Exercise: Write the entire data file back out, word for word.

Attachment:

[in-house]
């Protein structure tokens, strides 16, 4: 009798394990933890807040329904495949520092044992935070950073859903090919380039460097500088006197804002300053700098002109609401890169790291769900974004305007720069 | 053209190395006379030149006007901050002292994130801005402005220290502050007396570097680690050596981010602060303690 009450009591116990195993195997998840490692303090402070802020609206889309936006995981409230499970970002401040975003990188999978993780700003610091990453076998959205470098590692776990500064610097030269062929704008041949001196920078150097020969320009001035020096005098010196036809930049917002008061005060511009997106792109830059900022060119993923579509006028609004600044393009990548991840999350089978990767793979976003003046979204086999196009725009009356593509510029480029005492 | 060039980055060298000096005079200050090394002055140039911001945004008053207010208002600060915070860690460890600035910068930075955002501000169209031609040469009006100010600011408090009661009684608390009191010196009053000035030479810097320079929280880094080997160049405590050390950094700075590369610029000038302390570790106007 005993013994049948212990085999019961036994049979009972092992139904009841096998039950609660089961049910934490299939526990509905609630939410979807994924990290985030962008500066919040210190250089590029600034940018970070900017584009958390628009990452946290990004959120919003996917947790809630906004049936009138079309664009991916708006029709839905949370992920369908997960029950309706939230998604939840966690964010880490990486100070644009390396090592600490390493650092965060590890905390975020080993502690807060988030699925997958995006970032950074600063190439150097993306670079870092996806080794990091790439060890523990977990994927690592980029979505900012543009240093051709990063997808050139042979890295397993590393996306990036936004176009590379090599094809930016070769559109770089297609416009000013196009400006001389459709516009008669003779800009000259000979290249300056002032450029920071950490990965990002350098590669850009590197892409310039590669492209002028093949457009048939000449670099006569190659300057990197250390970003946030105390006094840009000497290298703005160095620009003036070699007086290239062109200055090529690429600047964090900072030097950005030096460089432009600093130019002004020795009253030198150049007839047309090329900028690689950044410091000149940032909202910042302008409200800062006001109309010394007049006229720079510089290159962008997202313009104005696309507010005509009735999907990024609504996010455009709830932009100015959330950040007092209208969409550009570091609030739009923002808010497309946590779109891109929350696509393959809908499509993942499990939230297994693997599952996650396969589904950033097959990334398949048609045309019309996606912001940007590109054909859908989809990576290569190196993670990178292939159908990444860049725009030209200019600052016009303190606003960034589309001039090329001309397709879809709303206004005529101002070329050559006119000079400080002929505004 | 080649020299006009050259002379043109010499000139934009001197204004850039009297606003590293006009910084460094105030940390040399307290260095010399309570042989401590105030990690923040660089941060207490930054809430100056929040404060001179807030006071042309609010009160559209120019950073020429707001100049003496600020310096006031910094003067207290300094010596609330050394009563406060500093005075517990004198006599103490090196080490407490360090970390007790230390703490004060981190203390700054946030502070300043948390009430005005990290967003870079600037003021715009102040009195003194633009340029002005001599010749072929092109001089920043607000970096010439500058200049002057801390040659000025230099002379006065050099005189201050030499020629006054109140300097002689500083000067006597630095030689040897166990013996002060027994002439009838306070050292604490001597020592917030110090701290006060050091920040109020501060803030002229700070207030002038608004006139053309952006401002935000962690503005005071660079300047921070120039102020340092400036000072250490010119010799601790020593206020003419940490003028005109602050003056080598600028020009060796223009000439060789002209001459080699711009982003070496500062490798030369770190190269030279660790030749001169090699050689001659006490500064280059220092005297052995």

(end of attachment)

[in-house]
């Protein structure tokens, strides 16, 4: 009798394990933890807040329904495949520092044992935070950073859903090919380039460097500088006197804002300053700098002109609401890169790291769900974004305007720069 | 053209190395006379030149006007901050002292994130801005402005220290502050007396570097680690050596981010602060303690 009450009591116990195993195997998840490692303090402070802020609206889309936006995981409230499970970002401040975003990188999978993780700003610091990453076998959205470098590692776990500064610097030269062929704008041949001196920078150097020969320009001035020096005098010196036809930049917002008061005060511009997106792109830059900022060119993923579509006028609004600044393009990548991840999350089978990767793979976003003046979204086999196009725009009356593509510029480029005492 | 060039980055060298000096005079200050090394002055140039911001945004008053207010208002600060915070860690460890600035910068930075955002501000169209031609040469009006100010600011408090009661009684608390009191010196009053000035030479810097320079929280880094080997160049405590050390950094700075590369610029000038302390570790106007 005993013994049948212990085999019961036994049979009972092992139904009841096998039950609660089961049910934490299939526990509905609630939410979807994924990290985030962008500066919040210190250089590029600034940018970070900017584009958390628009990452946290990004959120919003996917947790809630906004049936009138079309664009991916708006029709839905949370992920369908997960029950309706939230998604939840966690964010880490990486100070644009390396090592600490390493650092965060590890905390975020080993502690807060988030699925997958995006970032950074600063190439150097993306670079870092996806080794990091790439060890523990977990994927690592980029979505900012543009240093051709990063997808050139042979890295397993590393996306990036936004176009590379090599094809930016070769559109770089297609416009000013196009400006001389459709516009008669003779800009000259000979290249300056002032450029920071950490990965990002350098590669850009590197892409310039590669492209002028093949457009048939000449670099006569190659300057990197250390970003946030105390006094840009000497290298703005160095620009003036070699007086290239062109200055090529690429600047964090900072030097950005030096460089432009600093130019002004020795009253030198150049007839047309090329900028690689950044410091000149940032909202910042302008409200800062006001109309010394007049006229720079510089290159962008997202313009104005696309507010005509009735999907990024609504996010455009709830932009100015959330950040007092209208969409550009570091609030739009923002808010497309946590779109891109929350696509393959809908499509993942499990939230297994693997599952996650396969589904950033097959990334398949048609045309019309996606912001940007590109054909859908989809990576290569190196993670990178292939159908990444860049725009030209200019600052016009303190606003960034589309001039090329001309397709879809709303206004005529101002070329050559006119000079400080002929505004 | 080649020299006009050259002379043109010499000139934009001197204004850039009297606003590293006009910084460094105030940390040399307290260095010399309570042989401590105030990690923040660089941060207490930054809430100056929040404060001179807030006071042309609010009160559209120019950073020429707001100049003496600020310096006031910094003067207290300094010596609330050394009563406060500093005075517990004198006599103490090196080490407490360090970390007790230390703490004060981190203390700054946030502070300043948390009430005005990290967003870079600037003021715009102040009195003194633009340029002005001599010749072929092109001089920043607000970096010439500058200049002057801390040659000025230099002379006065050099005189201050030499020629006054109140300097002689500083000067006597630095030689040897166990013996002060027994002439009838306070050292604490001597020592917030110090701290006060050091920040109020501060803030002229700070207030002038608004006139053309952006401002935000962690503005005071660079300047921070120039102020340092400036000072250490010119010799601790020593206020003419940490003028005109602050003056080598600028020009060796223009000439060789002209001459080699711009982003070496500062490798030369770190190269030279660790030749001169090699050689001659006490500064280059220092005297052995």